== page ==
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RE: Consumer Reports not high on Bluestar

All good points, aliris,

I take your point about keeping the brand reliability data separate from the ratings. To be sure, there is something opaque and potentially subjective about the adjustments CR makes for the age of the appliances which the notes say CR does. Still, the survey is still about the only readily availble data of the kind that I have been able to find.

I particularly enjoyed your comment that the refusal to provide reviewable data makes CR seem like another Cosmo/entertainment magazine. (Proprietary info? Humbug, says I.) I wish I had been able to express the thought as well as you did.


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RE: Consumer Reports not high on Bluestar

Wow... after years of drinking the Consumer Reports Kool-Aid I thought I was the only one who had finally become disenfranchised by their shoddy work and self-righteous opinions. I understand the whole desire to provide "independent" reviews, but they have their heads so far up their arses as to think they are the only ones who can properly evaluate a product or identify potential defects. E.g. Could they not take even 30 seconds to go see that one of their top-rated cookware sets has an average rating of 2 by over 800 reviewers on Amazon and that there are rampant problems with the nonstick coating flaking off? Do they not realize that well-respected photography magazines - which includes many people who *actually* know what they're doing - have conducted exhaustive reviews of high-end DSLR cameras, and they could really learn a thing or two if they actually cared to read up? Instead they invent some test and then declare that "after licking the lens and making a robot depress the shutter 20,000 times inside of a running dishwasher, our incoherent formula finds that the Mattel BarbiePix 1000 outperforms the Canon EOS 5D Mark III and is 3000% less expensive".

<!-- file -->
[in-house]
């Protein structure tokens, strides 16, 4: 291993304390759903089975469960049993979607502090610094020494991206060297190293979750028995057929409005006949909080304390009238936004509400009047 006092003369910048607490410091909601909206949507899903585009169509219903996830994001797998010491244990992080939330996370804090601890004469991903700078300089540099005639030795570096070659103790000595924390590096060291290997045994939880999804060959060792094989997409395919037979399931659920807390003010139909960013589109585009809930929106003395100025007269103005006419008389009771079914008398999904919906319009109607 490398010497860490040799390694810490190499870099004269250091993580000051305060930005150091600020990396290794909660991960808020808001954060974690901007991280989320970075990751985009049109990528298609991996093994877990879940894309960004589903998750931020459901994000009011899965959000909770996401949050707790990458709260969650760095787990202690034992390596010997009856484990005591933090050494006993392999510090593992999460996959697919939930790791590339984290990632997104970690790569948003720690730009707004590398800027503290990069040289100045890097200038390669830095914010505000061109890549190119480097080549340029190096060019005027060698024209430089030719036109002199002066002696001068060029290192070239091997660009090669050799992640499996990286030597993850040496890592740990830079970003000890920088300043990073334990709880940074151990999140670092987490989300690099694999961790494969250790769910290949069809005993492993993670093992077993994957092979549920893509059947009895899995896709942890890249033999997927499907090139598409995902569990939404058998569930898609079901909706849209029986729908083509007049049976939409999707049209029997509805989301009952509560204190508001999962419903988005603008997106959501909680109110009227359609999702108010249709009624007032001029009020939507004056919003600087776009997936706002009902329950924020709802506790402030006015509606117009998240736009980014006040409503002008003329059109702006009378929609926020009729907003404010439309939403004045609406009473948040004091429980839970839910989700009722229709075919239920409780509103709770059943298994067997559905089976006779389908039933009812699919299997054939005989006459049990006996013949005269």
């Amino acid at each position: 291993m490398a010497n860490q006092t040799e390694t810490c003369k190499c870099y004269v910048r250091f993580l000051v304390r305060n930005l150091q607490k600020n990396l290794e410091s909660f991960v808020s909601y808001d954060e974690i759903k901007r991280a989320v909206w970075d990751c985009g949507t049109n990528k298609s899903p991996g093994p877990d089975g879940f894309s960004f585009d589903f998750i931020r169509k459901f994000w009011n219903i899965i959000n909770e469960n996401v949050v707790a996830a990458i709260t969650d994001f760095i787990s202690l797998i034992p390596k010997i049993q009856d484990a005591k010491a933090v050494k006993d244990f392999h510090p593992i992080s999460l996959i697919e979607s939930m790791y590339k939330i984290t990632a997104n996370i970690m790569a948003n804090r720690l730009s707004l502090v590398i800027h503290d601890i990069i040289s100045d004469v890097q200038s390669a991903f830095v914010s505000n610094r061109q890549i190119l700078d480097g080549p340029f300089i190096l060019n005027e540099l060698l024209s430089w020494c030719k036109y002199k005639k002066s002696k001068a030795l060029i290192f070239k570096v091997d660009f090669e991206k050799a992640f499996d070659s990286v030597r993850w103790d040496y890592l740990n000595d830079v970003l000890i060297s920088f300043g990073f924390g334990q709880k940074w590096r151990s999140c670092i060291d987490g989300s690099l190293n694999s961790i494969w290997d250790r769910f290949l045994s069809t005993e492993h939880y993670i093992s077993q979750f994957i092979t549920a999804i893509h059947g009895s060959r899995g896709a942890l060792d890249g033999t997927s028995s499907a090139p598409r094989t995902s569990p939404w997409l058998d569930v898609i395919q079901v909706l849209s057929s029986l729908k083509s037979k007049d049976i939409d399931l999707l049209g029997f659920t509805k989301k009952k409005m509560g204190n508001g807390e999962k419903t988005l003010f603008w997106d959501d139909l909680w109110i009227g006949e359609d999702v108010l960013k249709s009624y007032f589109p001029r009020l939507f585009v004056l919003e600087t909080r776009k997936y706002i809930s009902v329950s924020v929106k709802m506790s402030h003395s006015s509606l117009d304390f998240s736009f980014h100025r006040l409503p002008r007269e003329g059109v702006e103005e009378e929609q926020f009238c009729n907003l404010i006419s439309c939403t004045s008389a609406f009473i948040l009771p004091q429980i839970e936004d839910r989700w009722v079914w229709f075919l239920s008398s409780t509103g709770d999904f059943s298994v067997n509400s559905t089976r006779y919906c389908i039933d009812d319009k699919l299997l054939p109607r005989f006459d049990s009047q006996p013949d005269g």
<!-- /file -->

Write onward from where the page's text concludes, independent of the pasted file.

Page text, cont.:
Apologies for the rant, but it feels REALLY good to finally come out of the closet!

P.S. To the individual who said CR is only good for reviewing auto safety - does anybody remember their gaffe on infant car seats a couple years ago?


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RE: Consumer Reports not high on Bluestar

It was probably me you're referring to in recommending CR for auto safety ratings. But I think I've been convincingly talked out of even that position. If you search for it, I've been quite strenuous in my non-support of CR on at least two other threads; I found my way to GW precisely in search of this issue - that is, looking for alternative source of consumer information. And like you I've had to work hard to come out of the closet regarding my harbored suspicion of CR.